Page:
But the Marquette Wire has published another student’s controversial social media post
The student newspaper at Marquette University is refusing to publish social media posts made by the son of the school’s president, even though the posts led the son to withdraw from the school.
The Marquette Wire, the student newspaper at the Catholic university in Marquette, reported Aug. 6 that Matt Lovell, the son of Marquette’s president Michael Lovell, “posted multiple racist and sexist posts to different meme accounts on Instagram.”
The posts included “derogatory statements about women and Black people” and were first published in 2017 and 2018, Lovell’s freshman year at Marquette.
“The memes posted by Matt include comments involving prominent Black leaders such as Martin Luther King Jr. and former President Barack Obama. Posts also make light of sexual assault,” the Wire reported.
However, the student newspaper did not publish copies of the posts or even include language from the alleged offensive posts.
The paper’s refusal to publish the actual language and imagery of the posts — or even what Instagram accounts they come from — prevents readers from making up their own minds about the posts the newspaper and others have deemed racist and sexist.
But the campus newspaper has published a controversial social media post in the recent past.
It did so when it covered a controversial Snapchat by an incoming freshman lacrosse player whose admissions offer was revoked.
The student wrote on Snapchat “some ppl think it’s ok to f—— kneel during the national anthem so it’s ok to kneel on someone’s head. come at me. y’all brainwashed. kind disgusting lowkey,” and the Wire republished the remarks.
The campus newspaper did not cover another recent controversy over an incoming freshman who university admissions officials questioned for her TikTok videos supportive of President Donald Trump.
As for Matt Lovell’s controversial posts from three years ago, the campus newspaper did not publish them, explaining: “Rightly or wrongly, it is our opinion that doing so would serve no other purpose than to further spread offensive material.”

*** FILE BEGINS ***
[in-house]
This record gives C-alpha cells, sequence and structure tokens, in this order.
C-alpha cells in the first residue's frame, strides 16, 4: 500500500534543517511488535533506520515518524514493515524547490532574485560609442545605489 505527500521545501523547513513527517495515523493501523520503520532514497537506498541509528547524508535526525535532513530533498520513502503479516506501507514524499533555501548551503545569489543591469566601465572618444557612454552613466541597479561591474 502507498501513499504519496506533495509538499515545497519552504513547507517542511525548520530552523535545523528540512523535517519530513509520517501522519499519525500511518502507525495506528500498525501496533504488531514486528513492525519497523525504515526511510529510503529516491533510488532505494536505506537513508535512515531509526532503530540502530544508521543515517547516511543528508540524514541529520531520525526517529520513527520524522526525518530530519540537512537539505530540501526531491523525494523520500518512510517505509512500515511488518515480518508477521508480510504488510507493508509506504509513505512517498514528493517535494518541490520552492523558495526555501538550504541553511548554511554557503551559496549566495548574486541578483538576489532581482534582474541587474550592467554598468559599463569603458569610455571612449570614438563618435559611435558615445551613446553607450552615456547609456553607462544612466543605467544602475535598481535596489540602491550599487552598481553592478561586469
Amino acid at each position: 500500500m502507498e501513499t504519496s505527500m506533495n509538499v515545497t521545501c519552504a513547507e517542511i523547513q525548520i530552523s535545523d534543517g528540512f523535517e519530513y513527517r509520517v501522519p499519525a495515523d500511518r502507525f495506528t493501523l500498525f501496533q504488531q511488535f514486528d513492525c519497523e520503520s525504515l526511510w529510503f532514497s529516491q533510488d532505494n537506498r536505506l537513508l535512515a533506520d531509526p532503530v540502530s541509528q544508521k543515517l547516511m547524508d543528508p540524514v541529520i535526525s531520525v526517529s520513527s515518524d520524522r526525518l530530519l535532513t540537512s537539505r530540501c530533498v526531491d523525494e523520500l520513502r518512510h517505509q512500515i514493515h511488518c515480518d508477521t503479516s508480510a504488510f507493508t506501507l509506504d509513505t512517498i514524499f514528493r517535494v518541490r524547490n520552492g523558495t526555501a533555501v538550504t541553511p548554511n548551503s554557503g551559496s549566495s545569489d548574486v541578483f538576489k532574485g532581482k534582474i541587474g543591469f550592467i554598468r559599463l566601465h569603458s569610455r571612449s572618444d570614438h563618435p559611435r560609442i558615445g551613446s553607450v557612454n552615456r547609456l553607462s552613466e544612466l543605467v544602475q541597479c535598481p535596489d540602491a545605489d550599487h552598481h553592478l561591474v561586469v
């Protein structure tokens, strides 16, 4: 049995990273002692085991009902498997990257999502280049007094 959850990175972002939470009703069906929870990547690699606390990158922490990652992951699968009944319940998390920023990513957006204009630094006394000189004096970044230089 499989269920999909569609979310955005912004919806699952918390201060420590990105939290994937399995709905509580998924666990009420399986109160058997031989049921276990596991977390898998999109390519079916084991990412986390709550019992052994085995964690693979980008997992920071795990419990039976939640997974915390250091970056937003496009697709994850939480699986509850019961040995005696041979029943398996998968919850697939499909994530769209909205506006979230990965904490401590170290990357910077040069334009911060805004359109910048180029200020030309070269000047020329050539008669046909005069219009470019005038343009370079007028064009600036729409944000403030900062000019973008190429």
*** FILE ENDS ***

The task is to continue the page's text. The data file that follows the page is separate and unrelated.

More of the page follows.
Natallie St. Onge, the author of the article and the paper’s executive editor, told The College Fix in an emailed statement Monday that the paper “decided to include what was said by the lacrosse commit because that Snapchat was already widely shared by many across several different social media websites, where many inside and outside of the Marquette community saw the post and were calling on the university to do something.”
“The posts made by Matt Lovell, however, were not widely shared to our knowledge and only a few people had known that he was even posting it in the first place, like the two anonymous sources in the story. Therefore, because we realized that not many knew, we did not want to continue to spread the hurtful language and the imagery.”
In response to a follow-up question, St. Onge said “We did not include the language because like we stated in the article, most of the posts were already deleted and by the way the posts had impacted our sources, we did not feel the need to continue to spread the language and hurt others. Again, right or wrong, this was our choice.”
She directed The College Fix to the paper’s ethics code.
The Marquette Wire said that two anonymous sources alerted it to the posts after the university rescinded the scholarship and admissions offer to the incoming female lacrosse player.
However, one source was wary of coming forward because of fear of reprisal from the university. That source told the Marquette Wire “Being the son of the president (of Marquette) is pretty powerful. I just didn’t know what repercussion I would face, and if it would even be worth it.”
Matt Lovell told the Marquette Wire:
I deeply regret having posted offensive, racist and sexist images on social media. The images do not reflect who I am or the values my family lives by. I am very sorry for the pain that these images have caused to anyone who viewed them. I am also sad about the hurt my family has experienced from learning about these posts. I take full responsibility for my actions and have withdrawn from Marquette University.
Michael Lovell thanked the sources who turned his son in, telling the Marquette Wire that calling people out for racism is what he asked of the school community during a June virtual townhall on race issues.
“We need to hold each other accountable – including my son Matt. As personal and difficult as this situation is to our family, maybe it can serve as a catalyst for positive change,” Lovell told the Marquette Wire.
He said that the university has received numerous accounts of racist comments online from Marquette community members.
“It’s really hard for the university to monitor everyone’s social media platforms. We have trouble just as parents with our own children, let alone the university.”
Marquette did not immediately respond to a request for comment Monday from The College Fix on if it asked the paper not to publish the text and imagery of the allegedly offensive social media posts.
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